202

List some Non-DHP:

  • Verapamil (Isoptin, Calan, Verelan)
  • Diltiazem (Cardizem)
203

List some DHP:

  • Nifedipine (Procardia, Adalat)
  • Nicardipine (Cardene)
  • Amlodipine (Norvasc)
  • Isradipine (Dynacirc)
  • Felodipine (Plendil)
  • Nisoldipine (Sular)
  • Clevidipine (Cleviprex)
  • Nimodipine (Nimotop)
204

What are the different types of Voltage-Gated Calcium channels?

  • L-type: “long” acting, high voltage activation
  • N-type: “neural”, on central and peripheral neurons
  • T-type: “transient”, low voltage activation
205

True or False: The L-Type Calcium channel is voltage-gated.

True

206

Under normal conditions, what is the function of the L-type calcium channel?

increasing calcium entry into cells

207

In regards to the L-type calcium channel, once calcium enters the cell Calcium then stimulates which receptor in the sarcoplasmic reticulum causing an intracellular increase in calcium?

Ryanodine receptor

208

What is the overall effects of the L-type calcium channel?

  • Increased contraction
  • Positive inotropic/chronotropic effects
209

Is vasodilation stronger in DPH or non-DPH?

DPH

210

What is stronger in non-DPH?

SA and AV suppression

211

List the effects of CCBs:

  • Decreased dromotropic and chronotropic effects - CCB blocks L-type channel in SA and AV nodes
  • Decreased inotropic effect - blocking L-type channel prevents calcium influx and calcium-mediated calcium release from intracellular stores.
  • Smooth muscle vasodilation - decreased intracellular calcium results in a decrease in calcium-calmodulin complex. This complex is needed to activate myosin light chain kinase. Without this activation, there is no contraction.
212

List some side effects of CCBs:

  • Hypotension
  • Exacerbation of GERD
  • Bradycardia (non-DHP)
  • Prolonged QTc (non-DHP)
  • Many drug-specific effects including headaches, constipation
  • Drug interactions
    • Verapamil is a P-glycoprotein inhibitor and blocks elimination of drugs that are cleared by P-gp like digoxin
213

List some examples of ACE inhibitors:

  • Captopril (Capoten)
  • Enalapril (Vasotec, Enalaprilat)
  • Lisinopril (Prinivil, Zestril)
  • Ramipril (Altace)
  • Quinapril (Accupril)
  • Trandolapril (Mavik)
  • Fosinopril (Monopril)
  • Benazepril (Lotensin)
  • Moexipril (Univasc)
  • Perindopril (Aceon)
214

List some examples of ARBs:

  • Losartan (Cozaar)
  • Valsartan (Diovan)
  • Irbesartan (Avapro)
  • Candesartan cilexetil (Atacand)
  • Telmisartan (Micardis)
  • Eprosartan mesylate (Teveten)
  • Olmesartan medoxomil (Benicar)
  • Azilsartan medoxomil (Edarbi)
215

What is an example of Renin inhibitors?

Aliskiren (Tekturna)

216

What are Ang II actions at AT1?

  • Vasoconstriction
  • Aldosterone release
  • Vasopressin (ADH) release
  • SNS activation
  • Inhibition of renin release
  • Renal Na/H2O reabsorption
217

AT1 is coupled to which G protein?

Gq

218

AT2 is coupled to which G protein?

Gi

219

What are the actions of Ang II at AT2?

  • Vasodilation
  • Antiproliferation
  • Apoptosis
  • Antidiuresis/antinatriuresis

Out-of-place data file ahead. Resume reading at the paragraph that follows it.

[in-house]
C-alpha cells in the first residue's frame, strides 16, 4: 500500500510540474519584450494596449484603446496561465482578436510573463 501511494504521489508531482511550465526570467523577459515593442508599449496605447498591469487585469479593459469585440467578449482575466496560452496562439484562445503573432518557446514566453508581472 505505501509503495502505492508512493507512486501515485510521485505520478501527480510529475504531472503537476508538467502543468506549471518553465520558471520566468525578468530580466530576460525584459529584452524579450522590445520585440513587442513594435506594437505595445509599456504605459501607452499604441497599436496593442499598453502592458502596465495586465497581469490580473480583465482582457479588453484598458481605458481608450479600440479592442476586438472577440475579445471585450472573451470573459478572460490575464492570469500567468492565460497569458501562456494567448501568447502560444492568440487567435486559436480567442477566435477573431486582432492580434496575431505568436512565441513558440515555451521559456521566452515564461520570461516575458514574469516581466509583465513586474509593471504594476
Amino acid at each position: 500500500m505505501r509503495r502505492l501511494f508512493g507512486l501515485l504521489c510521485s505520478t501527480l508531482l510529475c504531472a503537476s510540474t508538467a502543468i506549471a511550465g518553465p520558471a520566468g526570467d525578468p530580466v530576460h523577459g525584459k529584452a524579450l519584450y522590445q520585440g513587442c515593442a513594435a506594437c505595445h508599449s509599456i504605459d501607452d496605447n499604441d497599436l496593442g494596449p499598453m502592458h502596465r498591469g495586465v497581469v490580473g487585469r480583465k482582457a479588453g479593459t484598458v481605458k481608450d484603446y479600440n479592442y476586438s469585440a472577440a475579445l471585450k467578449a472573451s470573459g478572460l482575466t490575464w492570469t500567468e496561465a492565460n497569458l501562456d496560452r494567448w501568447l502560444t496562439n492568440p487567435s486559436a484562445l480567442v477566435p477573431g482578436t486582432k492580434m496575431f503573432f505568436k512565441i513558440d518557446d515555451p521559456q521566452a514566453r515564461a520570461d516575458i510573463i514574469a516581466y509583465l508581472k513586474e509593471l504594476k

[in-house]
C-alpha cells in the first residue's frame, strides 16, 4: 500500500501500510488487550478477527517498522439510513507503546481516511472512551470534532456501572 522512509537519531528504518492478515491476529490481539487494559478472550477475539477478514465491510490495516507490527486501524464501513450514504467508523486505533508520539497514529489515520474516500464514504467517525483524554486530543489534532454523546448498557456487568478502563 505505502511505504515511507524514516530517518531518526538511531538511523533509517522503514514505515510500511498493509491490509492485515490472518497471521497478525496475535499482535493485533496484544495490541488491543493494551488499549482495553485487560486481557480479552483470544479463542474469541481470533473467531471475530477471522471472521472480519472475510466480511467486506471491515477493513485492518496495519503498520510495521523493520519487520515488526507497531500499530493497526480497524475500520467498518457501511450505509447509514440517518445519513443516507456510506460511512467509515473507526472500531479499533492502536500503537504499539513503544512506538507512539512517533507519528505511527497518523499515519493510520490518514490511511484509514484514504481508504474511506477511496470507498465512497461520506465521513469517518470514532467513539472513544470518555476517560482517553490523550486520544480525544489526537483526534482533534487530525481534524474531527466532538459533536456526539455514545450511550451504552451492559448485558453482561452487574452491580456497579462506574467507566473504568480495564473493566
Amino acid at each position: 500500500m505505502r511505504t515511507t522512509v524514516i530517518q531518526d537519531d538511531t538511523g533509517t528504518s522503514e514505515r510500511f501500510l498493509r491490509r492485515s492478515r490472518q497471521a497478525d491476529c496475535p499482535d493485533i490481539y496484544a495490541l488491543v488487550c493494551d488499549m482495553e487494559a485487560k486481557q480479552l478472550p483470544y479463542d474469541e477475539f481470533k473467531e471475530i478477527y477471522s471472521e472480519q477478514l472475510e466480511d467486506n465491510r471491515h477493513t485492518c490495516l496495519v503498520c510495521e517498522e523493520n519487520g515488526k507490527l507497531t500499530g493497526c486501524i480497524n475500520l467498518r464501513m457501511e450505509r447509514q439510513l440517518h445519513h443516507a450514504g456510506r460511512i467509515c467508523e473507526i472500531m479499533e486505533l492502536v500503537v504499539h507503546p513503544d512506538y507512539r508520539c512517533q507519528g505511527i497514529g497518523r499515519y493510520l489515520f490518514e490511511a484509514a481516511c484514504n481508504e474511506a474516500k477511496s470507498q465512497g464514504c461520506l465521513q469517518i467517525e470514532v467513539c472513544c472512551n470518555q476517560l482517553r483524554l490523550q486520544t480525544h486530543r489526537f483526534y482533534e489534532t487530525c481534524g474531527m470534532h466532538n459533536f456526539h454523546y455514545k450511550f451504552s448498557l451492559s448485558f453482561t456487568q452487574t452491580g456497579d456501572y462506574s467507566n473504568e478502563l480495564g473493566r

• Bradykinin production
  • NO release
220

Which drugs inhibit AT1?

  • ACEIs
  • ARBs
221

AT2 is stimulated by what?

ARBs

222

Which drugs block Ang II binding to AT1 receptor?

ARBs

223

What inhibits renin = prevents conversion of Ang I from angiotensinogen?

DRI

224

What inhibits ACE (↓ Ang II, ↑ bradykinin activity)?

ACEIs

225

ACE inhibition leads to increased Bradykinin. What is a common side effect do to the increase of Bradykinin?

dry cough

226

People who have high Renin HTN should be started on low doses of ACEIs. Why?

  • ACEIs cause rapid drop in AgII which can cause hypotension
227

List the summary of effects of DRIs:

  • DRIs inhibit renin activity, but renin is still released from JG cells
  • Ang I and Ang II levels may increase initially before decreasing eventually
  • Ang II inhibits renin release from JG cells via a negative feedback mechanism. Without Ang II, this inhibitory effect on renin is lifted, resulting in increased renin levels
  • Decreases effects of Ang II:

↓ SNS activity

↓ Vasoconstriction (i.e., DRI causes vasodilation)

↓ Aldosterone release (hyperkalemia?)

↓ ADH release = diuresi

228

List the summary of effects of ACEIs:

  • ACE inhibition = ↑ bradykinin + ↓ Ang II
  • ↑ bradykinin = vasodilation, bronchoconstriction = cough
  • ↓ Ang II = ↓ SNS, vasodilation, ↓ Na+/water retention (↓ ADH, ↓aldosterone)
  • In kidney, ↓ AngII = vasodilation of efferent arteriole, ↓ GFR
  • Patients with high-renin HTN may develop hypotension
229

What happens when aldosterone is not produced?

No NaK channels --> we cannot reabsorb Na and can't kick out K+ --> leading to hypokalemia

230

List the summary of effects of ARBs:

  • ARBs antagonize AT1, reducing effects of Ang II
  • ↑ AngI, Ang II, Ang (1-7) without bradykinin accumulation
  • ACE is still active and degrades Ang (1-7) = preventing Ang (1-7) binding to AT2
  • However, increased Ang II concentrations, and blockage of AT1, causes Ang II to bind to AT2 resulting in positive AT-2 effects
  • Overall result: diuresis, decreased SNS activity, vasodilation, etc.
231

What are complications associated with ARBs?

Hyperkalemia due to turning off Aldosterone still (like ACEIs)

232

RAAS effectors reduce what activity to reduce BP?

Ang II